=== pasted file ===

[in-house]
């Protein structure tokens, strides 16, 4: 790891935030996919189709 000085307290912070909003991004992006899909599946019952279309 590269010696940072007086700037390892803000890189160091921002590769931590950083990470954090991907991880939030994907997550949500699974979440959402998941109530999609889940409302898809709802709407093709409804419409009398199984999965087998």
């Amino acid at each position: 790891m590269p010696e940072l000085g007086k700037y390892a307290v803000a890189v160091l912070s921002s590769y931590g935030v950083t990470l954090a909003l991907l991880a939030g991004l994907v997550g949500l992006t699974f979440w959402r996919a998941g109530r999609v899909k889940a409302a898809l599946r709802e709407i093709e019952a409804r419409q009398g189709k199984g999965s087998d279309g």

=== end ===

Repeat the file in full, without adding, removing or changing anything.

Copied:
[in-house]
């Protein structure tokens, strides 16, 4: 790891935030996919189709 000085307290912070909003991004992006899909599946019952279309 590269010696940072007086700037390892803000890189160091921002590769931590950083990470954090991907991880939030994907997550949500699974979440959402998941109530999609889940409302898809709802709407093709409804419409009398199984999965087998």
């Amino acid at each position: 790891m590269p010696e940072l000085g007086k700037y390892a307290v803000a890189v160091l912070s921002s590769y931590g935030v950083t990470l954090a909003l991907l991880a939030g991004l994907v997550g949500l992006t699974f979440w959402r996919a998941g109530r999609v899909k889940a409302a898809l599946r709802e709407i093709e019952a409804r419409q009398g189709k199984g999965s087998d279309g």